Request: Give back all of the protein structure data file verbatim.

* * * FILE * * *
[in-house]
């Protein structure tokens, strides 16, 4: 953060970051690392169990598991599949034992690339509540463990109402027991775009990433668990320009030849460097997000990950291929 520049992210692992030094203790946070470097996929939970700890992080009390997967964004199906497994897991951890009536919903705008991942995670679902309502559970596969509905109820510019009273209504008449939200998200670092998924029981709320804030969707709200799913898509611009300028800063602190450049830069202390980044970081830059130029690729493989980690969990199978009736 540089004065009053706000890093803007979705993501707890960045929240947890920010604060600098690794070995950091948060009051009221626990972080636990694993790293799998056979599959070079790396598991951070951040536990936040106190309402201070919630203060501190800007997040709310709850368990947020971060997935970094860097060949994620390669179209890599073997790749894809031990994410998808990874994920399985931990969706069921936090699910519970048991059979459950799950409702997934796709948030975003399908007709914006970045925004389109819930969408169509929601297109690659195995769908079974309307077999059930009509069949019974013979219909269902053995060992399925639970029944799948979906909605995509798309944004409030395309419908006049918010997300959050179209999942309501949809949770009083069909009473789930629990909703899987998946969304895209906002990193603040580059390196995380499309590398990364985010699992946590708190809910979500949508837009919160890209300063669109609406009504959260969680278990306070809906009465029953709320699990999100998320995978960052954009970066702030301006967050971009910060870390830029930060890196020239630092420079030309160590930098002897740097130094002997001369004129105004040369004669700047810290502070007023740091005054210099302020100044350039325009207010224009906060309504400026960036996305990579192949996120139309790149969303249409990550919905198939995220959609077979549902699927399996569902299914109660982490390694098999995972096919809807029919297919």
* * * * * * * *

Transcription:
[in-house]
């Protein structure tokens, strides 16, 4: 953060970051690392169990598991599949034992690339509540463990109402027991775009990433668990320009030849460097997000990950291929 520049992210692992030094203790946070470097996929939970700890992080009390997967964004199906497994897991951890009536919903705008991942995670679902309502559970596969509905109820510019009273209504008449939200998200670092998924029981709320804030969707709200799913898509611009300028800063602190450049830069202390980044970081830059130029690729493989980690969990199978009736 540089004065009053706000890093803007979705993501707890960045929240947890920010604060600098690794070995950091948060009051009221626990972080636990694993790293799998056979599959070079790396598991951070951040536990936040106190309402201070919630203060501190800007997040709310709850368990947020971060997935970094860097060949994620390669179209890599073997790749894809031990994410998808990874994920399985931990969706069921936090699910519970048991059979459950799950409702997934796709948030975003399908007709914006970045925004389109819930969408169509929601297109690659195995769908079974309307077999059930009509069949019974013979219909269902053995060992399925639970029944799948979906909605995509798309944004409030395309419908006049918010997300959050179209999942309501949809949770009083069909009473789930629990909703899987998946969304895209906002990193603040580059390196995380499309590398990364985010699992946590708190809910979500949508837009919160890209300063669109609406009504959260969680278990306070809906009465029953709320699990999100998320995978960052954009970066702030301006967050971009910060870390830029930060890196020239630092420079030309160590930098002897740097130094002997001369004129105004040369004669700047810290502070007023740091005054210099302020100044350039325009207010224009906060309504400026960036996305990579192949996120139309790149969303249409990550919905198939995220959609077979549902699927399996569902299914109660982490390694098999995972096919809807029919297919």